If you were to make a film of this book, what would the tag line be?

"In space, nobody can hear your two speaking organs scream!"China Mieville has many books worthy of movies. This one might be too smart for Hollywood to do.

Any additional comments?

China Mieville is an amazing author. Susan Duerden is a fantastic narrator!The story here is as captivating as the science fiction elements!However, this book is not always easy to listen to because of the complex nature of sometimes hearing two sounds spoken simultaneously for short monosyllabic names, greetings, and other moments.
Still, it was well worth the listen and I'm glad I purchased the book!

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McNovel

I finished only because I felt like the uncomprehending alien characters: sure that something worthwhile must be about to happen because of all the energy that was wasted up to that point. Beating my head against a wall or my office chair helped to pass the time while these words happened to me.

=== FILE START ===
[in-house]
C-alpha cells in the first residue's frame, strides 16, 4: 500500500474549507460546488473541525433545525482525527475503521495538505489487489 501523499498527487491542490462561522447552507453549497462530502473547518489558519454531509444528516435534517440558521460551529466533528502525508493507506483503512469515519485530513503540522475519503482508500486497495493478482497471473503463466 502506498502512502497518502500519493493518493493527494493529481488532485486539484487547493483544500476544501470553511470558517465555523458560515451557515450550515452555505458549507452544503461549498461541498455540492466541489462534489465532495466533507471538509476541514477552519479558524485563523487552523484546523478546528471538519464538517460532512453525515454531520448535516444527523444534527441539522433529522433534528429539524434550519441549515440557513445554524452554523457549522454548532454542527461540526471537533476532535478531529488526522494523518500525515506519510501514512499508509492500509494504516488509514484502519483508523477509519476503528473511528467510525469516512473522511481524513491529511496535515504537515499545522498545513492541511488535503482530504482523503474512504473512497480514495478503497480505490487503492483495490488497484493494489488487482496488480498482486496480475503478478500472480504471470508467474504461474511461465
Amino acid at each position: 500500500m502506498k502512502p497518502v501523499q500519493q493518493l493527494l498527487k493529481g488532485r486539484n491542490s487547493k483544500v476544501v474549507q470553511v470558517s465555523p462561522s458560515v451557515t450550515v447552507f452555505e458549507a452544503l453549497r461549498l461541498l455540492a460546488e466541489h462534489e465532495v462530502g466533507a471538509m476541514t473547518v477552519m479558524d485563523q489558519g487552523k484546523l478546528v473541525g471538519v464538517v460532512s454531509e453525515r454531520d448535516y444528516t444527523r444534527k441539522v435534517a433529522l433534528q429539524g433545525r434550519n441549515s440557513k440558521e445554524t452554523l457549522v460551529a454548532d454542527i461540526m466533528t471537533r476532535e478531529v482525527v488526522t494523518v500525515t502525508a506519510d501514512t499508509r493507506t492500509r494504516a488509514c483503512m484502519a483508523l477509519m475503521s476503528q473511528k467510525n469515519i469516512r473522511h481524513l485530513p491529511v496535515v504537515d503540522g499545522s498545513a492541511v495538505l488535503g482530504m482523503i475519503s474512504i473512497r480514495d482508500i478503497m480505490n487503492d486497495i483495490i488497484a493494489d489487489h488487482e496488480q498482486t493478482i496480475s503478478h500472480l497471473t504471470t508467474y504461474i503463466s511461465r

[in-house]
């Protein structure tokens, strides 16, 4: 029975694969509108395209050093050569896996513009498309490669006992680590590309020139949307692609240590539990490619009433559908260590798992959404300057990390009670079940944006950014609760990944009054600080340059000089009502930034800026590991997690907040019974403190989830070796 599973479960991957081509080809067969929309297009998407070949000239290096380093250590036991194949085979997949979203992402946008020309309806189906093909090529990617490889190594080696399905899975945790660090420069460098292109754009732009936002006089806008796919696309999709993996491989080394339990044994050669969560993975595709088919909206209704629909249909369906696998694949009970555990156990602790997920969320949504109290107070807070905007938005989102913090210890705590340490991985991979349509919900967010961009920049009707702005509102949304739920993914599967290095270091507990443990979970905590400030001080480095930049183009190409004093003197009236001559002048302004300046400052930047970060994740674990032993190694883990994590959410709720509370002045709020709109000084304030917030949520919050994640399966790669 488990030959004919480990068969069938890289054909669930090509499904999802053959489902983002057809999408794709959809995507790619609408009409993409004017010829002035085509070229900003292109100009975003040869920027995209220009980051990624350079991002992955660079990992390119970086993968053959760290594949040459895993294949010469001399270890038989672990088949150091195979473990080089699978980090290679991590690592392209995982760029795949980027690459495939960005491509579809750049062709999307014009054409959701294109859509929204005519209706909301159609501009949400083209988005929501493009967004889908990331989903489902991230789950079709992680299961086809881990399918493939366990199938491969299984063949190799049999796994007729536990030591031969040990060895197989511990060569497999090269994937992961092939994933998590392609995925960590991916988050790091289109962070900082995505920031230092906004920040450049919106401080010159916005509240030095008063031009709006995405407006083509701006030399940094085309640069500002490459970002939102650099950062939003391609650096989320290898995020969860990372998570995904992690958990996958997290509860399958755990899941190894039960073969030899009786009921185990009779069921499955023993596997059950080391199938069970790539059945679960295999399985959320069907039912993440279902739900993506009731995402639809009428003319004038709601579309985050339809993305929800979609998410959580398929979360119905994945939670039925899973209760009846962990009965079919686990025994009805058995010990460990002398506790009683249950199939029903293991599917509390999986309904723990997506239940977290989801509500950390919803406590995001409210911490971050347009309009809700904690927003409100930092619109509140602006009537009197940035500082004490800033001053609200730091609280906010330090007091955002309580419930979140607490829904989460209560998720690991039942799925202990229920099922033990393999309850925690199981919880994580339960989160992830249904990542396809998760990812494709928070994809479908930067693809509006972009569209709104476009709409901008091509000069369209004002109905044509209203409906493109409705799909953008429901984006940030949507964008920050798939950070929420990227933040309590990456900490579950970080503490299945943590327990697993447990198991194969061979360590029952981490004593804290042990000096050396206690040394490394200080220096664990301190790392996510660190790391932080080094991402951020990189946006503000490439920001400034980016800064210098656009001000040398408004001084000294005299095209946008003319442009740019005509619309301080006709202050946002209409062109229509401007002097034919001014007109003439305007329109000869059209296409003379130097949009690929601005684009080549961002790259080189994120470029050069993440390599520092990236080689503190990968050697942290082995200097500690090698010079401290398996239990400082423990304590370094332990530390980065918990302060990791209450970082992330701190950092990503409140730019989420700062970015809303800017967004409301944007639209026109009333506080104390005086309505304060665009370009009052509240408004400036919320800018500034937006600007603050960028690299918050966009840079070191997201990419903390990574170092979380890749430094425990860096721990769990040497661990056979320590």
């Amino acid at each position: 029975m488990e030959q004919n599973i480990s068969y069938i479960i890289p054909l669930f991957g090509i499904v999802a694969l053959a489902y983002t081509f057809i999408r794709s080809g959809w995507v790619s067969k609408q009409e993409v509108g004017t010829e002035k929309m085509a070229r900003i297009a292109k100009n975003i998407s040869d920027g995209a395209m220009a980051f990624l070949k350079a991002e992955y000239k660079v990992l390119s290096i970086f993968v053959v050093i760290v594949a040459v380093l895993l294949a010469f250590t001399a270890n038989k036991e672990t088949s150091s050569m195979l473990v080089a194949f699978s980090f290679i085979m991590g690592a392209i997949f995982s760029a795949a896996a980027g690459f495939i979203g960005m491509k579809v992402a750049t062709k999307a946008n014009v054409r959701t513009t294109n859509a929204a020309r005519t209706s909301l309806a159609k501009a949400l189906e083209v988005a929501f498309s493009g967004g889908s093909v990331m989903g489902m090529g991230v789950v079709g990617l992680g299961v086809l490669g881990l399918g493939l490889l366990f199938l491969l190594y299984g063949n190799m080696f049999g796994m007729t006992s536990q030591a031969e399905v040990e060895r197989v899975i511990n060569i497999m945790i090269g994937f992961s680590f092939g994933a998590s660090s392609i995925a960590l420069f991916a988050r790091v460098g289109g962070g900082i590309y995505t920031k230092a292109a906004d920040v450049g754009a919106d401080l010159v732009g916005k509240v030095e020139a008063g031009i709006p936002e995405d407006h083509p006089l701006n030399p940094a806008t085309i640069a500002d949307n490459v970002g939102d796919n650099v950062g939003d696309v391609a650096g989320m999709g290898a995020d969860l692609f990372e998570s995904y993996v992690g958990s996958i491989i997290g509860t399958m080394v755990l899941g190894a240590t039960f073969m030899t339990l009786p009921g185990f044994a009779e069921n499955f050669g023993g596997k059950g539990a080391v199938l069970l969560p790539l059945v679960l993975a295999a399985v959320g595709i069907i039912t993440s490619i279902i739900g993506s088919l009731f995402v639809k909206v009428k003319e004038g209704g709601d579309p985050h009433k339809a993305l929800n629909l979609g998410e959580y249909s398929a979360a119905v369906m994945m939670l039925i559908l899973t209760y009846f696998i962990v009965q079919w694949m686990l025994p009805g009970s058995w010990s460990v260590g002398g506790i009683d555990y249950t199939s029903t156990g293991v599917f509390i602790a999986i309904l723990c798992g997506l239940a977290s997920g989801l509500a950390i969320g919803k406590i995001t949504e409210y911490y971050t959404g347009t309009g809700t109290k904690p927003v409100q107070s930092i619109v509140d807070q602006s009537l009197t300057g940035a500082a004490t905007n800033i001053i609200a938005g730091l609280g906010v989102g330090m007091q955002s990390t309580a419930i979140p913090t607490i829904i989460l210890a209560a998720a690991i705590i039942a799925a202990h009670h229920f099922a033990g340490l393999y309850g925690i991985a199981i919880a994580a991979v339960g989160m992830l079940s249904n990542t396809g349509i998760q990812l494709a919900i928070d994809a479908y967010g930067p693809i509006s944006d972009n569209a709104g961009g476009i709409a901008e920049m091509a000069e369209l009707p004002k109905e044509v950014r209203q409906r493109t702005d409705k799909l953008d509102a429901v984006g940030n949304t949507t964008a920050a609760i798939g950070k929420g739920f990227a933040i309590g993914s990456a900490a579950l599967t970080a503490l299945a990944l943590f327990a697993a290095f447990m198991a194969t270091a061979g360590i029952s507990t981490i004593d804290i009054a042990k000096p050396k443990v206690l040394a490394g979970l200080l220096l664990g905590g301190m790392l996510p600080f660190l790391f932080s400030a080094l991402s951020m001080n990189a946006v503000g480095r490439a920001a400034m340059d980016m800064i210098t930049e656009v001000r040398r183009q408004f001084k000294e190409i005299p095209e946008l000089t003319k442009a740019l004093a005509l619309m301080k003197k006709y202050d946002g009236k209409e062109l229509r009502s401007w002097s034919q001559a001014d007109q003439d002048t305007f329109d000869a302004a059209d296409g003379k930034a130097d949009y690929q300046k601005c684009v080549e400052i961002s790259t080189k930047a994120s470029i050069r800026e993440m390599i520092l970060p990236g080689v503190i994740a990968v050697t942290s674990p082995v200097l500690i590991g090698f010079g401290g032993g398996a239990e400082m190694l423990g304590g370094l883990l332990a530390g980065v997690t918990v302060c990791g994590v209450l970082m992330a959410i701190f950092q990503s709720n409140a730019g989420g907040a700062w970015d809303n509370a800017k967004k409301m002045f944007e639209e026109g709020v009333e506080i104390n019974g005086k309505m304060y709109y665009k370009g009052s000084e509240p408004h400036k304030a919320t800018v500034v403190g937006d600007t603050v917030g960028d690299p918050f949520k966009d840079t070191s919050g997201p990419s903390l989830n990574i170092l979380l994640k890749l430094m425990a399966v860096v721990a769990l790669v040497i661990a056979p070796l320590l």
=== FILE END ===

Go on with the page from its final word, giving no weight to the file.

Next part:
The binary voices were presented well and the reader was quite pleasant. I have no complaint with the Audible production.

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Good plot - poor story.

The author didn't excellent job of world building and character development. The idea or plot behind the story was very good too. Unfortunately the way the author told the story the reader /listener could often get lost. The author did not put enough detail and explanation at the beginning of a story or a new element in the story for the reader to fully understand and visualize what was happening or what was going on. The narrator did an excellent job of making sense of the story for the listener. The voice characterization was done very.

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Fantastic

I can really only say that this was done ingeniously. I had thought this was a premise that would be hard to pull off in audio book, with so many unpronounceable words and difficult ideas you have to go back with, but if anything that all adds to this books accessibility. Having listened to this I feel like I know so much more about how Language worked than I did just reading the book.